Given that it’s coming up on three years since I gave birth, you’d think I’d be well over the topic of pregnancy by now. For reasons I haven’t fully unpicked, I took a retrospective interest in the whole area in the months afterwards.
Maybe it was because I spent the bulk of my pregnancy laid up. Or maybe it was because the more I read, the more I found it hard to square my own experience with the prevailing online narrative adopted in the adjudication of the birthing experience. Was it positive or negative? It was neither. It just was. But if I didn’t stop reading birth stories, I was in danger of re-assessing it to file it away under one or the other. So I stopped.
The plethora of doubts women feel during pregnancy have found a sympathetic and informative collective ear in the web. The camaraderie and mutually beneficial support derived from websites is well-documented and cannot be underestimated. From normalising the reservoir of question marks thrown up by those starting out on the road to conception, through to those feeling around in the dark, literally, striving to nurture their children as best they can. And everything in between.
It’s not difficult to imagine future students of health policy and sociology citing the revolutionary influence of the web in enabling women to seize ownership of the discourse on maternity healthcare, and the right to the fight for informed choices consistent with their preferences and the ethics of bodily integrity. The net frequently creaks under the weight of discussions on the succession of legal cases that test medical and lay assumptions about the distribution of that power and control over it.
With the web at their disposal, women have learned the benefits of non-interventionist birthing options and the disadvantages of over-medicalised maternity care management. Reform moves forward at a glacial speed. Undeterred, women continue to assert their preferences and combat the threat of unnecessary intervention with advance preparation through hypo-birthing and birth plans. The domino effect from experiences shared by women passes confidence on to others coming up behind them towards the delivery suite. Pursuit of the positive birth experience is, understandably, one of the more popular topics on any given parenting website. One that has moved into the realm of a political movement. In the context of church and state control of maternity rights and care, the need for change is acutely felt by Irish women.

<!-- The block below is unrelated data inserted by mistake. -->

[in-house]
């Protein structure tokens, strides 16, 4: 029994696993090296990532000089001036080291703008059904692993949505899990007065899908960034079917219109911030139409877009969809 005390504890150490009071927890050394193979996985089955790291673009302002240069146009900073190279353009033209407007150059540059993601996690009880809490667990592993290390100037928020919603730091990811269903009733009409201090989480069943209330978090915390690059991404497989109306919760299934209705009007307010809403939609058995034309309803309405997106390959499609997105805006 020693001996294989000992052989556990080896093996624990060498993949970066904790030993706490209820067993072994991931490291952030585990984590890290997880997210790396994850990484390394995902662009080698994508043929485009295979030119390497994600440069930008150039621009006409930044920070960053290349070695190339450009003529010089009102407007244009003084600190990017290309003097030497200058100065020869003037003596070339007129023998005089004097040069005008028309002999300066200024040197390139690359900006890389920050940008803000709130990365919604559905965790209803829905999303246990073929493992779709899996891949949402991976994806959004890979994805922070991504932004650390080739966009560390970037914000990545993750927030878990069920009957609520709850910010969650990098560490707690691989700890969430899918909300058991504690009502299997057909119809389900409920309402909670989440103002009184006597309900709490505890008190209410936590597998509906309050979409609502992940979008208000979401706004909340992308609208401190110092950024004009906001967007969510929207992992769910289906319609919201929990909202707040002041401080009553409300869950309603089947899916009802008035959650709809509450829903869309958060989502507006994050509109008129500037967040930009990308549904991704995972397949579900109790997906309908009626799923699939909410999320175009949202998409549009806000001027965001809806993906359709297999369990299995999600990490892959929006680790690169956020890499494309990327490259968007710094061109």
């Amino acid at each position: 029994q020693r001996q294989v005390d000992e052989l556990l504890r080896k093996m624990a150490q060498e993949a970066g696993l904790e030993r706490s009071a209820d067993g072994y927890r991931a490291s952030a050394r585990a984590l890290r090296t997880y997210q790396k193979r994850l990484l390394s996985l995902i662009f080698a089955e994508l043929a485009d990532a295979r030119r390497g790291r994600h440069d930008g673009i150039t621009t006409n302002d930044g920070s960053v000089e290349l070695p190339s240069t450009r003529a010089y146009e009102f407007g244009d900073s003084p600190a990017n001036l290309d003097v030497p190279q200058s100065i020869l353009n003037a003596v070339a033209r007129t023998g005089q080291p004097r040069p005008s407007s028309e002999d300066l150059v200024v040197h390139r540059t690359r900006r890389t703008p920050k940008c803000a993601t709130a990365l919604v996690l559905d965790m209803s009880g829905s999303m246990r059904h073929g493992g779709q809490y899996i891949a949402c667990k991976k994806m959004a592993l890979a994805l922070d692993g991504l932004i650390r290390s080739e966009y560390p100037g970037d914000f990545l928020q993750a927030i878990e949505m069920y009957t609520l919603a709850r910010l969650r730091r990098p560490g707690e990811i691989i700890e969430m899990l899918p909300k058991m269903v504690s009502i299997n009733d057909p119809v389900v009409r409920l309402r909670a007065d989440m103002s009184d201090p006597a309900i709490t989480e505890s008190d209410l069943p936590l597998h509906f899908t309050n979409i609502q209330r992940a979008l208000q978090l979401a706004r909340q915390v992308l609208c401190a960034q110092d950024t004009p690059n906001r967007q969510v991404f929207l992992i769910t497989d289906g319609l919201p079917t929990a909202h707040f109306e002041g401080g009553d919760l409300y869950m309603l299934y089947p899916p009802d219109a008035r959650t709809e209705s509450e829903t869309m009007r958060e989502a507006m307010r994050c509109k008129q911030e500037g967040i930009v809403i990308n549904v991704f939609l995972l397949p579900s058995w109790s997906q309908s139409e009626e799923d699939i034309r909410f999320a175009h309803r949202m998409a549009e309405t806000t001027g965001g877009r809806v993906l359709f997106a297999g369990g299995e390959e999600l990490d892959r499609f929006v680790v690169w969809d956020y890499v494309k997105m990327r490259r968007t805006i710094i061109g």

That said, I didn’t give much thought to what a positive birthing experience would look like for me. Experiencing birth for the first time while pushing 40 calibrated my thoughts in a way that left me focusing only on getting to 40 weeks. Birth preferences or birth plans didn’t penetrate my leftover energy too much. Apart from reading up on the essentials, I studiously avoided online messageboards and discussions.
Reading these discussions retrospectively, I wonder how I would’ve evaluated my birth experience had I approached it with preferences and expectations, loosely defined or firmed up, in the company of my peers cheerleading me along the way. Not for the first time, have I picked up on the need for women to be fully informed of their choices. It’s the responsible thing to do, right? I’ve had more than one eyebrow raised at my apparent casual attitude. Not for the last time, will I read entire discussions on birth experiences evaluated exclusively in terms of being either negative or positive. It sounds a reasonable way to judge them, right?
Three years on, I’m still happy with my birthing preference. Which was the ancient scientific method of going with the flow. Less wilful ignorance than having faith in myself, and in the system into which I was entrusting us both. I was fortunate to have a shoulder-shrugging birthing experience that is as valid and more common than the extremes of positive or negative analysis can capture. I don’t underestimate my luck in being able to interpret the birth experience that way. But it is another choice among many. And I’m OK with it.